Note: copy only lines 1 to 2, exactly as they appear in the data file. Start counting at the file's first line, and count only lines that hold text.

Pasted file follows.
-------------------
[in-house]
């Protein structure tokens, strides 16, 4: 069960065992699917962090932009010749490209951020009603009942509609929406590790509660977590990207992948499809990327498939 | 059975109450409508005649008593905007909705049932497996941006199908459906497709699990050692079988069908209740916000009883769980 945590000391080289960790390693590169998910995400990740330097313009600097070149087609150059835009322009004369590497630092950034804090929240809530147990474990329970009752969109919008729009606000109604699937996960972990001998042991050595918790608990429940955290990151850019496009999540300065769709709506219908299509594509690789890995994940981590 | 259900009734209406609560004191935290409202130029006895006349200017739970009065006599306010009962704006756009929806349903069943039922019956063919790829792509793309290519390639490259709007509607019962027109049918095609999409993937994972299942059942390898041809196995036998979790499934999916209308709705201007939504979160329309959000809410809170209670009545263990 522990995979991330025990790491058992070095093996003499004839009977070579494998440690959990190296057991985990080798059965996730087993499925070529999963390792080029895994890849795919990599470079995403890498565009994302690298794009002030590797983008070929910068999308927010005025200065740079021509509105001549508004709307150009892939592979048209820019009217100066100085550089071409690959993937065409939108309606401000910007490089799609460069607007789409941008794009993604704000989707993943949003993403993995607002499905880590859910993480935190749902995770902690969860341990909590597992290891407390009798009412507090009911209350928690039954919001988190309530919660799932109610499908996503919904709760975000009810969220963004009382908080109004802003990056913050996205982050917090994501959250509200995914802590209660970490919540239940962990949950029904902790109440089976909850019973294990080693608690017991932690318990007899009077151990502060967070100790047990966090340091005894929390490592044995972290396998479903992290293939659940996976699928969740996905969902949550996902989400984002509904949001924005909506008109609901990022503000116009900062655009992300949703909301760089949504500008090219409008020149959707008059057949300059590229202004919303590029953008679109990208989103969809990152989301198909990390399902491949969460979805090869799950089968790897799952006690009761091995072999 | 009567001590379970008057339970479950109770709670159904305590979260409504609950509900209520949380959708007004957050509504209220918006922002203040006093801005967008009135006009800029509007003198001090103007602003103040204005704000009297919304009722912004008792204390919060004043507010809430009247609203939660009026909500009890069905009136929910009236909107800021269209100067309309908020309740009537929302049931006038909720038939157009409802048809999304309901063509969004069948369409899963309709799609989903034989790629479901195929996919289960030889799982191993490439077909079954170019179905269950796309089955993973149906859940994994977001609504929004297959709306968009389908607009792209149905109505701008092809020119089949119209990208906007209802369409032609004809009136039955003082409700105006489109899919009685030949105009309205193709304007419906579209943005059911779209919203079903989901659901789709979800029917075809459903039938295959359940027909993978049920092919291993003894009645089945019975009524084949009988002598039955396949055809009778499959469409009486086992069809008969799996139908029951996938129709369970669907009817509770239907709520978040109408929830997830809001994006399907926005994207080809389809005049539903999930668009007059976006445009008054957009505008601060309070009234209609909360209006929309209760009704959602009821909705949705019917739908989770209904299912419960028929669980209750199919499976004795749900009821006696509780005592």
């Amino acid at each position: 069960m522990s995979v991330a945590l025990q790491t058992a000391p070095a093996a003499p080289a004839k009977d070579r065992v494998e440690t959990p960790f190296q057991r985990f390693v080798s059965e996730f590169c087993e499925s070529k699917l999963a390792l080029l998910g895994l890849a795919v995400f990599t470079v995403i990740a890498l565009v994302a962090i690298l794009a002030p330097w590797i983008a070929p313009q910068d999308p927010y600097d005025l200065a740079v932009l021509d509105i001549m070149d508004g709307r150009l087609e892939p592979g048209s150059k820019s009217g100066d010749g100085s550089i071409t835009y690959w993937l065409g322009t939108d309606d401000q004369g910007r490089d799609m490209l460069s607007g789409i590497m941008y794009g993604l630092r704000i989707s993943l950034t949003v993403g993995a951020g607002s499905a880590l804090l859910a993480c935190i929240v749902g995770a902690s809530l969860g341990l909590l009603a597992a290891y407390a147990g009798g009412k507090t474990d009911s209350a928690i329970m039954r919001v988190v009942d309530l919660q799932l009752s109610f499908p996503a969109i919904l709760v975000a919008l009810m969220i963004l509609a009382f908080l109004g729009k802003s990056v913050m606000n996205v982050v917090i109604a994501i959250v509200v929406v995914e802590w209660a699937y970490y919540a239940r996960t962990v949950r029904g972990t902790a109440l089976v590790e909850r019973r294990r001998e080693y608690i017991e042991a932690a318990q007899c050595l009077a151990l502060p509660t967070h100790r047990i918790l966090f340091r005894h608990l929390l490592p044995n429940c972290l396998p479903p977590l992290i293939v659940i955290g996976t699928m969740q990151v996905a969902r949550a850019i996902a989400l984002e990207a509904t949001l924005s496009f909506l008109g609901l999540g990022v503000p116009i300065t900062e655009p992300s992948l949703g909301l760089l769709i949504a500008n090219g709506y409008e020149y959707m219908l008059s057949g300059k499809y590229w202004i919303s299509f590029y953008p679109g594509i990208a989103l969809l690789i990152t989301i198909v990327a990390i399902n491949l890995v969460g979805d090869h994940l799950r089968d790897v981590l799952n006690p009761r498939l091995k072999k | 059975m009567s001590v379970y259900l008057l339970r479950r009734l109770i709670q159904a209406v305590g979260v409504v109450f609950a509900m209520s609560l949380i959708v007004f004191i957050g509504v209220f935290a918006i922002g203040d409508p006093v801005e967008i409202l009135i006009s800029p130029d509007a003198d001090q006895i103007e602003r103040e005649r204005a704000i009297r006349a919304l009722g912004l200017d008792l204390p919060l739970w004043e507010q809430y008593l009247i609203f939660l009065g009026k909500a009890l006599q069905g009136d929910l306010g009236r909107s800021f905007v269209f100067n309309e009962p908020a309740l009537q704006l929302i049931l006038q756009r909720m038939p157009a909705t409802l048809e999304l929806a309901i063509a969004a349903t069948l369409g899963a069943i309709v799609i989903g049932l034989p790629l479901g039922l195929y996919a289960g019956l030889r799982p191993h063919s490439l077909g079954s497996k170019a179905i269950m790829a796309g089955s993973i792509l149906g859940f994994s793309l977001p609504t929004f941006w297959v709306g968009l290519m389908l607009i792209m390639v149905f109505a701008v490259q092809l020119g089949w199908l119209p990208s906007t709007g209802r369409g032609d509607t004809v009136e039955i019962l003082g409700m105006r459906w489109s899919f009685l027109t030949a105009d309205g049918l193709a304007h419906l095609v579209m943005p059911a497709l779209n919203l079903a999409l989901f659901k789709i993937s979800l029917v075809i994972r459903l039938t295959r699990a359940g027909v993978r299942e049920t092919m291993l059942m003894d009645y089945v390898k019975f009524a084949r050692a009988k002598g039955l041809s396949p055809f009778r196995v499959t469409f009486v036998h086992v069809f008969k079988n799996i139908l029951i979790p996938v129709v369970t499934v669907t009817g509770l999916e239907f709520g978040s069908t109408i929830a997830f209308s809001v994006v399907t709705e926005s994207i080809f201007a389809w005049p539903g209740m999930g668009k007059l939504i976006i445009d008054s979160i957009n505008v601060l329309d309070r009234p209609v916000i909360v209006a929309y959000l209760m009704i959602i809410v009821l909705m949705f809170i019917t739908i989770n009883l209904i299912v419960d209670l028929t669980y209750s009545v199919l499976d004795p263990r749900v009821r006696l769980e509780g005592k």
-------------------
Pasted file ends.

[in-house]
């Protein structure tokens, strides 16, 4: 069960065992699917962090932009010749490209951020009603009942509609929406590790509660977590990207992948499809990327498939 | 059975109450409508005649008593905007909705049932497996941006199908459906497709699990050692079988069908209740916000009883769980 945590000391080289960790390693590169998910995400990740330097313009600097070149087609150059835009322009004369590497630092950034804090929240809530147990474990329970009752969109919008729009606000109604699937996960972990001998042991050595918790608990429940955290990151850019496009999540300065769709709506219908299509594509690789890995994940981590 | 259900009734209406609560004191935290409202130029006895006349200017739970009065006599306010009962704006756009929806349903069943039922019956063919790829792509793309290519390639490259709007509607019962027109049918095609999409993937994972299942059942390898041809196995036998979790499934999916209308709705201007939504979160329309959000809410809170209670009545263990 522990995979991330025990790491058992070095093996003499004839009977070579494998440690959990190296057991985990080798059965996730087993499925070529999963390792080029895994890849795919990599470079995403890498565009994302690298794009002030590797983008070929910068999308927010005025200065740079021509509105001549508004709307150009892939592979048209820019009217100066100085550089071409690959993937065409939108309606401000910007490089799609460069607007789409941008794009993604704000989707993943949003993403993995607002499905880590859910993480935190749902995770902690969860341990909590597992290891407390009798009412507090009911209350928690039954919001988190309530919660799932109610499908996503919904709760975000009810969220963004009382908080109004802003990056913050996205982050917090994501959250509200995914802590209660970490919540239940962990949950029904902790109440089976909850019973294990080693608690017991932690318990007899009077151990502060967070100790047990966090340091005894929390490592044995972290396998479903992290293939659940996976699928969740996905969902949550996902989400984002509904949001924005909506008109609901990022503000116009900062655009992300949703909301760089949504500008090219409008020149959707008059057949300059590229202004919303590029953008679109990208989103969809990152989301198909990390399902491949969460979805090869799950089968790897799952006690009761091995072999 | 009567001590379970008057339970479950109770709670159904305590979260409504609950509900209520949380959708007004957050509504209220918006922002203040006093801005967008009135006009800029509007003198001090103007602003103040204005704000009297919304009722912004008792204390919060004043507010809430009247609203939660009026909500009890069905009136929910009236909107800021269209100067309309908020309740009537929302049931006038909720038939157009409802048809999304309901063509969004069948369409899963309709799609989903034989790629479901195929996919289960030889799982191993490439077909079954170019179905269950796309089955993973149906859940994994977001609504929004297959709306968009389908607009792209149905109505701008092809020119089949119209990208906007209802369409032609004809009136039955003082409700105006489109899919009685030949105009309205193709304007419906579209943005059911779209919203079903989901659901789709979800029917075809459903039938295959359940027909993978049920092919291993003894009645089945019975009524084949009988002598039955396949055809009778499959469409009486086992069809008969799996139908029951996938129709369970669907009817509770239907709520978040109408929830997830809001994006399907926005994207080809389809005049539903999930668009007059976006445009008054957009505008601060309070009234209609909360209006929309209760009704959602009821909705949705019917739908989770209904299912419960028929669980209750199919499976004795749900009821006696509780005592």